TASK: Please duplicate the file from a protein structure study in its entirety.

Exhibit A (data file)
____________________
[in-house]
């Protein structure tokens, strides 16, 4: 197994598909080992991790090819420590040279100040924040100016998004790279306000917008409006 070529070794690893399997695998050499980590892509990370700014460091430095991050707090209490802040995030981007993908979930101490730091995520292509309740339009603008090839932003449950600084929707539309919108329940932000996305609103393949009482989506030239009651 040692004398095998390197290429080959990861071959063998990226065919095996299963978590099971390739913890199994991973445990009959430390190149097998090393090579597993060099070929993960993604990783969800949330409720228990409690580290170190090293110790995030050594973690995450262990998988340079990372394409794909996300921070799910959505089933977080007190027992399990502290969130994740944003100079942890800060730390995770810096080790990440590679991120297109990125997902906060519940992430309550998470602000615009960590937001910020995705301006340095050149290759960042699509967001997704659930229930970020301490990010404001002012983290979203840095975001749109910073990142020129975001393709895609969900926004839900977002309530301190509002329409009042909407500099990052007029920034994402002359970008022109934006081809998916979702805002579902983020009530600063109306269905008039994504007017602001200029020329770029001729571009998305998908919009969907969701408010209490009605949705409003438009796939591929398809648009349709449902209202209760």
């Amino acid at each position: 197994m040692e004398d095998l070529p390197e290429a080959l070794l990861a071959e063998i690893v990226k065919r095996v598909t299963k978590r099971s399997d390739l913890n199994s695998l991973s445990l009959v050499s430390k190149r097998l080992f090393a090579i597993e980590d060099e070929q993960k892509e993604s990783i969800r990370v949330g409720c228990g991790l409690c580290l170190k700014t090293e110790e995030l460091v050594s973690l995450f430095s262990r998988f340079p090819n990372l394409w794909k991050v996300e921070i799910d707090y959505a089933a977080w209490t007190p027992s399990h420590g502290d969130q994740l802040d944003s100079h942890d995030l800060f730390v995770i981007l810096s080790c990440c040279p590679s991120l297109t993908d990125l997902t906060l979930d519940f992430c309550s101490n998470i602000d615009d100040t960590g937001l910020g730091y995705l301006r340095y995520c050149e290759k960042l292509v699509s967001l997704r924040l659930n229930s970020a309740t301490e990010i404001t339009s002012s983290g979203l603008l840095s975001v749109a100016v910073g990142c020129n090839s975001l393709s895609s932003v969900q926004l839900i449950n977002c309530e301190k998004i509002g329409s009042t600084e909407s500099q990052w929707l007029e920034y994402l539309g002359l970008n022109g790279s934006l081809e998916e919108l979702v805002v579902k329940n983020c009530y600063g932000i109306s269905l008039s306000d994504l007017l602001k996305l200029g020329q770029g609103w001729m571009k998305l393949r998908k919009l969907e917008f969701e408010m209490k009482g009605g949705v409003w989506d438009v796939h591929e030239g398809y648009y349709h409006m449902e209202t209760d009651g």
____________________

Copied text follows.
[in-house]
């Protein structure tokens, strides 16, 4: 197994598909080992991790090819420590040279100040924040100016998004790279306000917008409006 070529070794690893399997695998050499980590892509990370700014460091430095991050707090209490802040995030981007993908979930101490730091995520292509309740339009603008090839932003449950600084929707539309919108329940932000996305609103393949009482989506030239009651 040692004398095998390197290429080959990861071959063998990226065919095996299963978590099971390739913890199994991973445990009959430390190149097998090393090579597993060099070929993960993604990783969800949330409720228990409690580290170190090293110790995030050594973690995450262990998988340079990372394409794909996300921070799910959505089933977080007190027992399990502290969130994740944003100079942890800060730390995770810096080790990440590679991120297109990125997902906060519940992430309550998470602000615009960590937001910020995705301006340095050149290759960042699509967001997704659930229930970020301490990010404001002012983290979203840095975001749109910073990142020129975001393709895609969900926004839900977002309530301190509002329409009042909407500099990052007029920034994402002359970008022109934006081809998916979702805002579902983020009530600063109306269905008039994504007017602001200029020329770029001729571009998305998908919009969907969701408010209490009605949705409003438009796939591929398809648009349709449902209202209760």
């Amino acid at each position: 197994m040692e004398d095998l070529p390197e290429a080959l070794l990861a071959e063998i690893v990226k065919r095996v598909t299963k978590r099971s399997d390739l913890n199994s695998l991973s445990l009959v050499s430390k190149r097998l080992f090393a090579i597993e980590d060099e070929q993960k892509e993604s990783i969800r990370v949330g409720c228990g991790l409690c580290l170190k700014t090293e110790e995030l460091v050594s973690l995450f430095s262990r998988f340079p090819n990372l394409w794909k991050v996300e921070i799910d707090y959505a089933a977080w209490t007190p027992s399990h420590g502290d969130q994740l802040d944003s100079h942890d995030l800060f730390v995770i981007l810096s080790c990440c040279p590679s991120l297109t993908d990125l997902t906060l979930d519940f992430c309550s101490n998470i602000d615009d100040t960590g937001l910020g730091y995705l301006r340095y995520c050149e290759k960042l292509v699509s967001l997704r924040l659930n229930s970020a309740t301490e990010i404001t339009s002012s983290g979203l603008l840095s975001v749109a100016v910073g990142c020129n090839s975001l393709s895609s932003v969900q926004l839900i449950n977002c309530e301190k998004i509002g329409s009042t600084e909407s500099q990052w929707l007029e920034y994402l539309g002359l970008n022109g790279s934006l081809e998916e919108l979702v805002v579902k329940n983020c009530y600063g932000i109306s269905l008039s306000d994504l007017l602001k996305l200029g020329q770029g609103w001729m571009k998305l393949r998908k919009l969907e917008f969701e408010m209490k009482g009605g949705v409003w989506d438009v796939h591929e030239g398809y648009y349709h409006m449902e209202t209760d009651g």